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AfPub CMYK separation preflight "view mode" or channels

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for Affinity Publisher

For prepress workflows it would be very helpful to switch to a preflight mode where you can quickly check what objects are on which colour plates (eg. spot colours)

Sometimes there are shadow-effects or overlaying colours and multiplying images that change the otherwise clean constructed set of elements in your layout. For example, you know every text has this global colour and every icon has that corporate-design colours, but where things overlap and blend, you need to know "how dark this black really is" to be successfully printed.

Of course Indesign has had this feature long ago, and I'm even only using version CS5 from 2010...
But you can also look for Photo's Channel panel: Like Photoshop, you can disable the green and red channels and look how the blue channel looks in isolated mode. in RGB mode this is maybe not as useful but in the prepress-world looking at your isolated CMYK plates is essential!


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There has been discussion of this on other threads, but I will chime in here as well.  Yes, if you are doing graphic art that feeds into a printing pipeline, you need the ability to view (and tweak) color separations.  In addition to showing the separated channels, there should be tools (maybe like video "zebra" overlay?) to show areas with "too much ink", unwanted "rich black", etc.  The Affinity suite should provide these tools, so plates can be checked before export, rather than after.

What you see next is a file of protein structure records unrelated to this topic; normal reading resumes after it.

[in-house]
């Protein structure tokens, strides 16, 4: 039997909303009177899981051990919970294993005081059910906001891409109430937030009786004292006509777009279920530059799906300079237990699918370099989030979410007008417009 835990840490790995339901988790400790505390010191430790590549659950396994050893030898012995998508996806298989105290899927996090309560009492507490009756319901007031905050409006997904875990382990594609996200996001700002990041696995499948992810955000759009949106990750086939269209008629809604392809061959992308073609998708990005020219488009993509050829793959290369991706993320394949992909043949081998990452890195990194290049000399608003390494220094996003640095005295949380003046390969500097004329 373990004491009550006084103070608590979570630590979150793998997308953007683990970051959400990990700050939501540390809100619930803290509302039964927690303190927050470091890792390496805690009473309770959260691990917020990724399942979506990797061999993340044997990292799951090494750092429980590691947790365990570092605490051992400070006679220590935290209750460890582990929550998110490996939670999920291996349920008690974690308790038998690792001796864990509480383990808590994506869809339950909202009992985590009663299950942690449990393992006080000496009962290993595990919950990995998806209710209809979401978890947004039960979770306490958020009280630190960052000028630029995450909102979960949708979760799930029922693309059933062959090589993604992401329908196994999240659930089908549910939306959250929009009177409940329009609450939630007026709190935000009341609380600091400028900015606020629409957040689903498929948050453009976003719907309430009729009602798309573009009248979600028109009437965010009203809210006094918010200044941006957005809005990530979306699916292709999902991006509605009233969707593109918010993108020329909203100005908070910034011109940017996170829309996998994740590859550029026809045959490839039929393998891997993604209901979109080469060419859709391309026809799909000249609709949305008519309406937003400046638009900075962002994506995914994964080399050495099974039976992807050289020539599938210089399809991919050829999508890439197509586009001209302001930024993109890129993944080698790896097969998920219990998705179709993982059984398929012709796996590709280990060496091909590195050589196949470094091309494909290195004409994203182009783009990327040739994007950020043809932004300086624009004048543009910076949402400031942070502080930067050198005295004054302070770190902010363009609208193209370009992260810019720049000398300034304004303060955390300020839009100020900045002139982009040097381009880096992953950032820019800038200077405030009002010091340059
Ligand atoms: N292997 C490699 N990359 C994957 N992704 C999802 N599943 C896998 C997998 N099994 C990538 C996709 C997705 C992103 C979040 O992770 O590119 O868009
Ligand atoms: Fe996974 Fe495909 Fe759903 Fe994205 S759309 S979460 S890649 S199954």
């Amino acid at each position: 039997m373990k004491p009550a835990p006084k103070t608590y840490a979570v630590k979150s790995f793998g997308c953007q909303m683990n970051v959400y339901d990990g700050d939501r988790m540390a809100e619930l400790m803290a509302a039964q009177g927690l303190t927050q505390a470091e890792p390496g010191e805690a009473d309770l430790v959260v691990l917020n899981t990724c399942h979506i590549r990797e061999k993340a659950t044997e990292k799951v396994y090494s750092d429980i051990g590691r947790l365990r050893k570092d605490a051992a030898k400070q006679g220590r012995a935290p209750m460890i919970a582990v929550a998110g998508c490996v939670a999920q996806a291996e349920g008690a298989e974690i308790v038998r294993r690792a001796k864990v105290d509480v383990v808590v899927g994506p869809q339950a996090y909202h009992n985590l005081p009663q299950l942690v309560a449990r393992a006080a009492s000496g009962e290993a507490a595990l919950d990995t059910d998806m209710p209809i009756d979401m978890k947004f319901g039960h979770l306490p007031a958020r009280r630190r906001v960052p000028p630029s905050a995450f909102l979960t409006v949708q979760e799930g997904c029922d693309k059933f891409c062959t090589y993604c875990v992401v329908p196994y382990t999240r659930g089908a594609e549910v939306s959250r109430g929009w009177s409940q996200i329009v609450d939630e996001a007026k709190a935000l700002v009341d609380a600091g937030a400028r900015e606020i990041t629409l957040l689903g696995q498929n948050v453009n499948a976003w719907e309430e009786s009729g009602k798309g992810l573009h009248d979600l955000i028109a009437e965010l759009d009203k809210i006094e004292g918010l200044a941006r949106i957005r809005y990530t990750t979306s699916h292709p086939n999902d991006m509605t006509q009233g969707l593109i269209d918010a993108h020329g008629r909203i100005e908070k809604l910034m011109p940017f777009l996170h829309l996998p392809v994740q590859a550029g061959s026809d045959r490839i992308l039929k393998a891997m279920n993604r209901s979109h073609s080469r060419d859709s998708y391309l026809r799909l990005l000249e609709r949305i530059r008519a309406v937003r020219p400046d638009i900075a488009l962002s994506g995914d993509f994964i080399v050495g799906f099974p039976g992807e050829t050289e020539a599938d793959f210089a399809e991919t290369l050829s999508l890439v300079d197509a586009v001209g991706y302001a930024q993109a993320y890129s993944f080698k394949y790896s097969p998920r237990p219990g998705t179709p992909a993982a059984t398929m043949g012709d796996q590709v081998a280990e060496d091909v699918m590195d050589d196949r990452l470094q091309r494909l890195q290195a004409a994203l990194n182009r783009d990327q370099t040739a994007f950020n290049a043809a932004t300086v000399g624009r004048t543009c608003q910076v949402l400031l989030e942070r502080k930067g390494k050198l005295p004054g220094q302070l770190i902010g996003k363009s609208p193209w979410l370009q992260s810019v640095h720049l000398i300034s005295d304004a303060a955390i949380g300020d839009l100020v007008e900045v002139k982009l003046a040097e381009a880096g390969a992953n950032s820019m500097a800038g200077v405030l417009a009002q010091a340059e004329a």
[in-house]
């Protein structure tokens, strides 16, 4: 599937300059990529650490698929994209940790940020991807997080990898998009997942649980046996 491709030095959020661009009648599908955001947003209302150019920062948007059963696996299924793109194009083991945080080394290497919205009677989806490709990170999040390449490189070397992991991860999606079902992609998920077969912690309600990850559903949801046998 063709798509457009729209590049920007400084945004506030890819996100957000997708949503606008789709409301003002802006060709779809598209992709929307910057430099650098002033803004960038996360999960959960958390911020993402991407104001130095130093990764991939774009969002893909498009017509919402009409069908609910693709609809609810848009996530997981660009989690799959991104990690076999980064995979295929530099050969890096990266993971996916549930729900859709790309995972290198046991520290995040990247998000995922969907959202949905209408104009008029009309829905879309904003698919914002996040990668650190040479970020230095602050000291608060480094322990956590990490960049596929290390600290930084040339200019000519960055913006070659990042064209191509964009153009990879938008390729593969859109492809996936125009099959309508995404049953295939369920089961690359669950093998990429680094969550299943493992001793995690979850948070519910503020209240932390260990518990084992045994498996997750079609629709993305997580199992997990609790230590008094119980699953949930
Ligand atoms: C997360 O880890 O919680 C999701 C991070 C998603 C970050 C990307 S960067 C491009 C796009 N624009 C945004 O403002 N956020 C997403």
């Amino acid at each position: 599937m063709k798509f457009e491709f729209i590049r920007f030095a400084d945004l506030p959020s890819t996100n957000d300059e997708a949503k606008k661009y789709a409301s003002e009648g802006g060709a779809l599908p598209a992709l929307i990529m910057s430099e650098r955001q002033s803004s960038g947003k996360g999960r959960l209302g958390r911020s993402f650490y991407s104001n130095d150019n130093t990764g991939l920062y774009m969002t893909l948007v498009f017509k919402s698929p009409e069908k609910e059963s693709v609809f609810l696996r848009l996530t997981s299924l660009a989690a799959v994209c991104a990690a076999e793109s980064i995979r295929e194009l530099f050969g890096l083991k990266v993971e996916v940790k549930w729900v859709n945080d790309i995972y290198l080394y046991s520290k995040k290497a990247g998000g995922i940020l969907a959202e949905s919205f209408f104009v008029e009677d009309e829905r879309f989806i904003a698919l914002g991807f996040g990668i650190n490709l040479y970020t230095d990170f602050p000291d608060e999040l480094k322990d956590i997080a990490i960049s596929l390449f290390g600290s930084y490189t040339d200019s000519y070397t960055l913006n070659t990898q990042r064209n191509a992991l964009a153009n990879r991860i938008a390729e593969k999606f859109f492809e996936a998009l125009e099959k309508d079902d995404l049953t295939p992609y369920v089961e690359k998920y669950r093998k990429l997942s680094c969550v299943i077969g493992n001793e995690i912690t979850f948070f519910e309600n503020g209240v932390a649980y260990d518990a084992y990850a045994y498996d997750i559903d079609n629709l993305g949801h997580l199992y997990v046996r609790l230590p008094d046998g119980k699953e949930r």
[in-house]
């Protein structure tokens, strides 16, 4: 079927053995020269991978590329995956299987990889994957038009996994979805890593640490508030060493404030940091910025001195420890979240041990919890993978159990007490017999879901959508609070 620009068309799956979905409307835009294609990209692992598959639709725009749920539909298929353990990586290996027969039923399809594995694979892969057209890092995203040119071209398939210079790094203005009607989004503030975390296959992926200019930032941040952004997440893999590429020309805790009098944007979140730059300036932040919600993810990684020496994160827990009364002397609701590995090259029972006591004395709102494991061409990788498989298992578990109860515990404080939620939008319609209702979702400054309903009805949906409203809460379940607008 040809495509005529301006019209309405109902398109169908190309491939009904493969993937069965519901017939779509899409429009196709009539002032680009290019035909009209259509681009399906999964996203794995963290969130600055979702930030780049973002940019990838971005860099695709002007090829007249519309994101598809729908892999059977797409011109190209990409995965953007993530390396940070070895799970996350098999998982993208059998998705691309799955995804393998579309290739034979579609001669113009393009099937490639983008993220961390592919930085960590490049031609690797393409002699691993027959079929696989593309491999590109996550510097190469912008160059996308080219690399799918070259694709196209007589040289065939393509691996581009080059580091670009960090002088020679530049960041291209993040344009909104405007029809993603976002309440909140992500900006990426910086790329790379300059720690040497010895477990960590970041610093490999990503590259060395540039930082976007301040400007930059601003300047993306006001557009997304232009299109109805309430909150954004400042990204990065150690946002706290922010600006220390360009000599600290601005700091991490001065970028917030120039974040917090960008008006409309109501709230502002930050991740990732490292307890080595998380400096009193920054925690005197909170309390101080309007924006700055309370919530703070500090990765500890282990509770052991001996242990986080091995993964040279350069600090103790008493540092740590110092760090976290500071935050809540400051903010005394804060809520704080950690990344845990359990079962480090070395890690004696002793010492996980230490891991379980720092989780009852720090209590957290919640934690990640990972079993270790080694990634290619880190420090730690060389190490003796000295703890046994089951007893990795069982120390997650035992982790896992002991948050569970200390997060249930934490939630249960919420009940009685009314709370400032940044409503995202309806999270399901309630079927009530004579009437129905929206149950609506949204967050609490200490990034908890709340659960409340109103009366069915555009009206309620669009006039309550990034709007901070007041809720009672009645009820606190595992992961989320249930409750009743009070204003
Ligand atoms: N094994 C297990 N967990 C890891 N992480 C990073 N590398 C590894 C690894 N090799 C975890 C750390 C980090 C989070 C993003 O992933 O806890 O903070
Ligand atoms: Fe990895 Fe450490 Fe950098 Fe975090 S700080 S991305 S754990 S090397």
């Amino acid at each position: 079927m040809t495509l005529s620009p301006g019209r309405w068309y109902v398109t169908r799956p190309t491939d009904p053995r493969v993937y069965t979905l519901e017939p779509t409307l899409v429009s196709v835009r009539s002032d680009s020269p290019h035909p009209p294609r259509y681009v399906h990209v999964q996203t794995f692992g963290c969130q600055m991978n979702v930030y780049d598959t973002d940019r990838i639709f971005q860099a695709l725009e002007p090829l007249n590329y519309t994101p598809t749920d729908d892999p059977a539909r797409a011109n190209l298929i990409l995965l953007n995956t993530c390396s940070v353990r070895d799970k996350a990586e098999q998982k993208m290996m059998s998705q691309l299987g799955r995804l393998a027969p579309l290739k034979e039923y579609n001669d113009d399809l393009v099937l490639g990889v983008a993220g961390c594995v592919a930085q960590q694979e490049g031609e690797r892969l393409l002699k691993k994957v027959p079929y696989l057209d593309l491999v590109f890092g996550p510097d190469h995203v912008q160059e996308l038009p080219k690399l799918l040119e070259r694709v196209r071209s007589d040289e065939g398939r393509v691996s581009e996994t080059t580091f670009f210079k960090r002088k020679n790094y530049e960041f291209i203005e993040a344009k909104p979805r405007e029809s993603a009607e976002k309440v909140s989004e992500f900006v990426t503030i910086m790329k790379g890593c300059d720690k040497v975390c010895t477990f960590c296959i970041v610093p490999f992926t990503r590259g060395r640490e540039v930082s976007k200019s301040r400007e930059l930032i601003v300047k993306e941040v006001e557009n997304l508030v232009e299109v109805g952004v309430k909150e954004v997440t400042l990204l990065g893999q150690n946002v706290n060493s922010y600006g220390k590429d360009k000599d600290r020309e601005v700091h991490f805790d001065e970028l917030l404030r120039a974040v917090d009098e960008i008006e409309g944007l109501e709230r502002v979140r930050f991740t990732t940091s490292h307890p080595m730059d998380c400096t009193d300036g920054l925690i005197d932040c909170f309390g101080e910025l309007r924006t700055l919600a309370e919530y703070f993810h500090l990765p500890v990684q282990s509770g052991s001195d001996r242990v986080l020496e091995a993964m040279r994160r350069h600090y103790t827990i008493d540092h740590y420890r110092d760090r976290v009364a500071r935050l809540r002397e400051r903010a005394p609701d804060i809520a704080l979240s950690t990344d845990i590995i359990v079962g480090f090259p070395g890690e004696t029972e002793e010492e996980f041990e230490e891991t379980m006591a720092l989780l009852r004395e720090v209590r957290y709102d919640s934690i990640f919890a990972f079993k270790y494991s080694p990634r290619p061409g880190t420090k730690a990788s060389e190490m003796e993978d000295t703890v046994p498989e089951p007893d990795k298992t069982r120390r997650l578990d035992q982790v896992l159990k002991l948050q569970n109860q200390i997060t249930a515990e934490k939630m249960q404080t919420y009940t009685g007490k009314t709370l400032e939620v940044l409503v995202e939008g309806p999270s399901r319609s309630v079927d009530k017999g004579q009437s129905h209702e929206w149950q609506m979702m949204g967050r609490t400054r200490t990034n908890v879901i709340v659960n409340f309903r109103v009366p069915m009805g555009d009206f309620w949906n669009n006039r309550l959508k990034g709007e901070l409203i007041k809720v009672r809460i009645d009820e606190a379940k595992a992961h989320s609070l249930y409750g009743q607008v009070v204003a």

There are also some artistic cases where control over the screen (frequency and angle) for each channel is a design element, not just a make-ready consideration.

Additionally, the color management settings and flow need to be elevated to a much higher level than they are right now.  I'm of the opinion that the profiles associated with everything should be explicit, user-settable, and resettable to the appropriate file/device/system default.  And users should be able to load ICC profiles into the Affinity apps even if the OS doesn't have a place for them. Automatic "it's for your own good/convenience" color conversions lead to madness and premature baldness -- hard-learned lesson from painful experience.

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